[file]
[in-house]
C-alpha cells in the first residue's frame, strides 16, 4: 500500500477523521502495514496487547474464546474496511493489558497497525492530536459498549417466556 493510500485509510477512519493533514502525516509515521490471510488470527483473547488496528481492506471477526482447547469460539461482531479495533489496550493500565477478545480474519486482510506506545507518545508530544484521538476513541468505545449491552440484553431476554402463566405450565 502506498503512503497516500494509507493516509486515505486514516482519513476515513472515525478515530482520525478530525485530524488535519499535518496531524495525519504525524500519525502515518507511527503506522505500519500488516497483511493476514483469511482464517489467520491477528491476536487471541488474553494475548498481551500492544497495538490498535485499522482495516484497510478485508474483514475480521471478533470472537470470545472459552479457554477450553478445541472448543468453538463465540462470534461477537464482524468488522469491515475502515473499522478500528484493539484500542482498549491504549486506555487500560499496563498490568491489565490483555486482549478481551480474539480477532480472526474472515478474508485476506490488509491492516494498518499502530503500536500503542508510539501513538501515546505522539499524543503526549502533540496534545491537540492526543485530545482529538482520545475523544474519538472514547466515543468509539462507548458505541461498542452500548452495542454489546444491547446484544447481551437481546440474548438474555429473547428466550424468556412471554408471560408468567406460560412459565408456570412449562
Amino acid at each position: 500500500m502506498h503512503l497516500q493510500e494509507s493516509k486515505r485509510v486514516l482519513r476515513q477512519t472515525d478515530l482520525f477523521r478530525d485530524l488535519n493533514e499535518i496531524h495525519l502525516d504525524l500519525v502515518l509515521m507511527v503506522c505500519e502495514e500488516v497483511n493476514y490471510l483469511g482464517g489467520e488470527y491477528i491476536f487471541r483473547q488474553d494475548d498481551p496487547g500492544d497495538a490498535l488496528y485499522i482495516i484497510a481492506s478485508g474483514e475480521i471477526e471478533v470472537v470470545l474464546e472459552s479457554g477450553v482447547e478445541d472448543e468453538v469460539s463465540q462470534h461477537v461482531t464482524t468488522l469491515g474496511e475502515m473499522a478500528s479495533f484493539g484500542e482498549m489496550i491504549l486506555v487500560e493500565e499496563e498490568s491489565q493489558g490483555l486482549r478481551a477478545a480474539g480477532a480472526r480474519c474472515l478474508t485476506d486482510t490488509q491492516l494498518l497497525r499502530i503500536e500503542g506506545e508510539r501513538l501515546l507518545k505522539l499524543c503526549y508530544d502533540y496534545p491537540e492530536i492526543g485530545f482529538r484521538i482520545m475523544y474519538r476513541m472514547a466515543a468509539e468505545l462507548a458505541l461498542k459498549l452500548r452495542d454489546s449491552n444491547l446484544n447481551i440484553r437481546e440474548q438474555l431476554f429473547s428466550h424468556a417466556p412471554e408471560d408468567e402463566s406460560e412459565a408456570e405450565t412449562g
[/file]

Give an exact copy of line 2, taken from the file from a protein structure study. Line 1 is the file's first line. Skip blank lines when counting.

C-alpha cells in the first residue's frame, strides 16, 4: 500500500477523521502495514496487547474464546474496511493489558497497525492530536459498549417466556 493510500485509510477512519493533514502525516509515521490471510488470527483473547488496528481492506471477526482447547469460539461482531479495533489496550493500565477478545480474519486482510506506545507518545508530544484521538476513541468505545449491552440484553431476554402463566405450565 502506498503512503497516500494509507493516509486515505486514516482519513476515513472515525478515530482520525478530525485530524488535519499535518496531524495525519504525524500519525502515518507511527503506522505500519500488516497483511493476514483469511482464517489467520491477528491476536487471541488474553494475548498481551500492544497495538490498535485499522482495516484497510478485508474483514475480521471478533470472537470470545472459552479457554477450553478445541472448543468453538463465540462470534461477537464482524468488522469491515475502515473499522478500528484493539484500542482498549491504549486506555487500560499496563498490568491489565490483555486482549478481551480474539480477532480472526474472515478474508485476506490488509491492516494498518499502530503500536500503542508510539501513538501515546505522539499524543503526549502533540496534545491537540492526543485530545482529538482520545475523544474519538472514547466515543468509539462507548458505541461498542452500548452495542454489546444491547446484544447481551437481546440474548438474555429473547428466550424468556412471554408471560408468567406460560412459565408456570412449562